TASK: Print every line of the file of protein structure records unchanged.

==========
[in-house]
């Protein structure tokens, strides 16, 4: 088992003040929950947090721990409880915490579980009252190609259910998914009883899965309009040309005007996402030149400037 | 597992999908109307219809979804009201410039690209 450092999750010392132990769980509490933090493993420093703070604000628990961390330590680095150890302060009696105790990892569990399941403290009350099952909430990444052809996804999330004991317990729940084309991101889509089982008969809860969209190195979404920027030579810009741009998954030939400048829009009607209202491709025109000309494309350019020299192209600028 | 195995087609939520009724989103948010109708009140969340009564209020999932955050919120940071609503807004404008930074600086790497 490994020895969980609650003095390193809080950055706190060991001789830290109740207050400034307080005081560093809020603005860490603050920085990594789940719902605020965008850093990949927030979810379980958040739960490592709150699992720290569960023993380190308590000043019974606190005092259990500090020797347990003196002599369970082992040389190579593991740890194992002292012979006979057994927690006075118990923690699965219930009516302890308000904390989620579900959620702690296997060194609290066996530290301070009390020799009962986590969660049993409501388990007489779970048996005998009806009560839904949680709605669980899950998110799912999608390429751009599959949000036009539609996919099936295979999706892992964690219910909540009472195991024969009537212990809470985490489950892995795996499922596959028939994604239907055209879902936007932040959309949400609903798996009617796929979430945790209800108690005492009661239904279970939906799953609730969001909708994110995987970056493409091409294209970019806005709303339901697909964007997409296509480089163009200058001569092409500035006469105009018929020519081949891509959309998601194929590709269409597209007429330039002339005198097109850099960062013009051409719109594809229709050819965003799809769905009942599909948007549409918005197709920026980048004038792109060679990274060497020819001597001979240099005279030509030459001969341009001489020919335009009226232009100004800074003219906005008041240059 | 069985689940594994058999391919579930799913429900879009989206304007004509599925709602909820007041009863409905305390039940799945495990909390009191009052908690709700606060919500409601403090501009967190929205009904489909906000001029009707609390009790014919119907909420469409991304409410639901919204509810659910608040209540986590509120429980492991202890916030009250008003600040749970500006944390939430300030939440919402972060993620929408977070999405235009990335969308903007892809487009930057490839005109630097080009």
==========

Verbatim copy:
[in-house]
């Protein structure tokens, strides 16, 4: 088992003040929950947090721990409880915490579980009252190609259910998914009883899965309009040309005007996402030149400037 | 597992999908109307219809979804009201410039690209 450092999750010392132990769980509490933090493993420093703070604000628990961390330590680095150890302060009696105790990892569990399941403290009350099952909430990444052809996804999330004991317990729940084309991101889509089982008969809860969209190195979404920027030579810009741009998954030939400048829009009607209202491709025109000309494309350019020299192209600028 | 195995087609939520009724989103948010109708009140969340009564209020999932955050919120940071609503807004404008930074600086790497 490994020895969980609650003095390193809080950055706190060991001789830290109740207050400034307080005081560093809020603005860490603050920085990594789940719902605020965008850093990949927030979810379980958040739960490592709150699992720290569960023993380190308590000043019974606190005092259990500090020797347990003196002599369970082992040389190579593991740890194992002292012979006979057994927690006075118990923690699965219930009516302890308000904390989620579900959620702690296997060194609290066996530290301070009390020799009962986590969660049993409501388990007489779970048996005998009806009560839904949680709605669980899950998110799912999608390429751009599959949000036009539609996919099936295979999706892992964690219910909540009472195991024969009537212990809470985490489950892995795996499922596959028939994604239907055209879902936007932040959309949400609903798996009617796929979430945790209800108690005492009661239904279970939906799953609730969001909708994110995987970056493409091409294209970019806005709303339901697909964007997409296509480089163009200058001569092409500035006469105009018929020519081949891509959309998601194929590709269409597209007429330039002339005198097109850099960062013009051409719109594809229709050819965003799809769905009942599909948007549409918005197709920026980048004038792109060679990274060497020819001597001979240099005279030509030459001969341009001489020919335009009226232009100004800074003219906005008041240059 | 069985689940594994058999391919579930799913429900879009989206304007004509599925709602909820007041009863409905305390039940799945495990909390009191009052908690709700606060919500409601403090501009967190929205009904489909906000001029009707609390009790014919119907909420469409991304409410639901919204509810659910608040209540986590509120429980492991202890916030009250008003600040749970500006944390939430300030939440919402972060993620929408977070999405235009990335969308903007892809487009930057490839005109630097080009």